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Getting the "feck" out of "feckless"

Back in May, comedian and political commentator Samantha Bee used a pair of choice words to describe Ivanka Trump.

Soon after, a listener named D.C. wrote to us and asked us about one of those words: "What the heck is the story behind the word 'feckless'?"

Let's just say we're relieved D.C. didn't ask about the other word Bee used.

At best, "feckless" means weak. It can also mean incompetent, irresponsible or lacking energy or capacity. Originally, it was used to describe both things and people, but now it's used primarily to describe people.

When we first started thinking about this word, we thought it was one of those words like "discombobulated" that has a negative prefix but no corresponding positive word. You can be discombobulated, but you can't be combobulated.

Similarly, we assumed that someone can be feckless but not feckful. Turns out, that's not entirely true. You can find "feckful" in Merriam-Webster. However, we should note that it's chiefly a Scottish term, and not all dictionaries include it.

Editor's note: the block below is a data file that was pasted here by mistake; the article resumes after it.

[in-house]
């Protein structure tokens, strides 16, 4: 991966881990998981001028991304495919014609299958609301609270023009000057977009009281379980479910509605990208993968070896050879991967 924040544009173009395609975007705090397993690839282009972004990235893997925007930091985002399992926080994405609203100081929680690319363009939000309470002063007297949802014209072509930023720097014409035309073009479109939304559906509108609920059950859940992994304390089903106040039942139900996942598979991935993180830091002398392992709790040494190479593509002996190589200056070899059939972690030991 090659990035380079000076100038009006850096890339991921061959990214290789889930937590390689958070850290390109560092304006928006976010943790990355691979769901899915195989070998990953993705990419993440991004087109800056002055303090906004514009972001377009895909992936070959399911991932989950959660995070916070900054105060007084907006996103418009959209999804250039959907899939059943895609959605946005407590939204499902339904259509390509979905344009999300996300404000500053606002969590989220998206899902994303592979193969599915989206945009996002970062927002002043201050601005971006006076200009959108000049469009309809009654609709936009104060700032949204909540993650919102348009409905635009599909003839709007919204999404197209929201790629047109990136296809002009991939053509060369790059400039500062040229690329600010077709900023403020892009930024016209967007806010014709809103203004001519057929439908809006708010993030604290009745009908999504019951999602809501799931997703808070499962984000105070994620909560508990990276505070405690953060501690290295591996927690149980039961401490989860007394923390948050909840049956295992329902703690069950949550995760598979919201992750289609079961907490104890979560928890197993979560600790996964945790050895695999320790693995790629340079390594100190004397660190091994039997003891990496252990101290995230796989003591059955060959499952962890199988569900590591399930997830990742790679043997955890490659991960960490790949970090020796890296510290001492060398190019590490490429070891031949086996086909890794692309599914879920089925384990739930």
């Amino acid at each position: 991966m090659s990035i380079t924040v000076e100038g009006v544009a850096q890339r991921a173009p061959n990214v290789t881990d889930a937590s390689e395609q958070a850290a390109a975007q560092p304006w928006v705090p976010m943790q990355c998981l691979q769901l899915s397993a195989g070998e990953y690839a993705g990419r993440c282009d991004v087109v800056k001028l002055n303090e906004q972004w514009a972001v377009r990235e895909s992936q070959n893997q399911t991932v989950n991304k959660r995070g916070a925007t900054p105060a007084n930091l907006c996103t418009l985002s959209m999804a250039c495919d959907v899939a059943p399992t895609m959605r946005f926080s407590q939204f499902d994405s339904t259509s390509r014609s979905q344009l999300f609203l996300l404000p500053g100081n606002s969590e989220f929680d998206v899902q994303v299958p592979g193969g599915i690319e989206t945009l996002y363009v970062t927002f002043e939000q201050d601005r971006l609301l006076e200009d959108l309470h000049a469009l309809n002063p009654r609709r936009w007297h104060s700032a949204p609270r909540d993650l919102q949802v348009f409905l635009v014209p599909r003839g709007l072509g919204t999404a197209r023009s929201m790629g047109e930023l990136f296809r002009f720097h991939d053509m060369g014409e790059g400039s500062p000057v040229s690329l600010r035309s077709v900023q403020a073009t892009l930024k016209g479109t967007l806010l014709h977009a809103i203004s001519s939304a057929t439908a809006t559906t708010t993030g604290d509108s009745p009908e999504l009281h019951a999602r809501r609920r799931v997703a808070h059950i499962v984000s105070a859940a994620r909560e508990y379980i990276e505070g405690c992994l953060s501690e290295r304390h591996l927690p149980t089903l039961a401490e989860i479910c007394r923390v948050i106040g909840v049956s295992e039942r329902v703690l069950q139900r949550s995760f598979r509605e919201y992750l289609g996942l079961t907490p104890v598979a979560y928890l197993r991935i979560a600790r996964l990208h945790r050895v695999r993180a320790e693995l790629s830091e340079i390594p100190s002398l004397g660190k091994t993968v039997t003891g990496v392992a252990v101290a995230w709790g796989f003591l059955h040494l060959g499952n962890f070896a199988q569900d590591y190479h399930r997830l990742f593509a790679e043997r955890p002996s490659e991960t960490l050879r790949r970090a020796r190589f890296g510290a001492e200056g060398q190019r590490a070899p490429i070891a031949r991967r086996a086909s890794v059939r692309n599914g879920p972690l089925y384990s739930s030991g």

Another thing we didn't realize is that "feck" can be used on its own. The Oxford English Dictionary includes "feck" as a variant of "effect." If you think about "in effect" as meaning something is in force, it's not hard to see how "feck" could mean force.

"Feck" appears in the 1400s and means a couple of things. One meaning is the bulk of something or the greatest share. As a Scottish term, it still has that meaning -- you could say something like "it took the feck of a year."

Another meaning for "feck" is value. That's where we get "feckless" -- without value. "Feckful" and "feckless" both show up in English in the 16th century.

Professor Anne Curzan checked on usage for both of these words in the Corpus of Contemporary English and the Corpus of Global English. She found examples for "feckless" but none for "feckful."

We wonder if "feckful" falling out of favor has anything to do with the fact that "feck" is sometimes used as a euphemism for another four-letter word "F" word. People may have the sense that it's taboo, though that doesn't seem to be affecting "feckless."

Anne Curzan is the Geneva Smitherman Collegiate Professor of English and an Arthur F. Thurnau Professor at the University of Michigan. She also holds faculty appointments in the Department of Linguistics and the School of Education.
Rebecca Kruth is the host of All Things Considered at Michigan Public. She also co-hosts Michigan Public's weekly language podcast That’s What They Say with English professor Anne Curzan.
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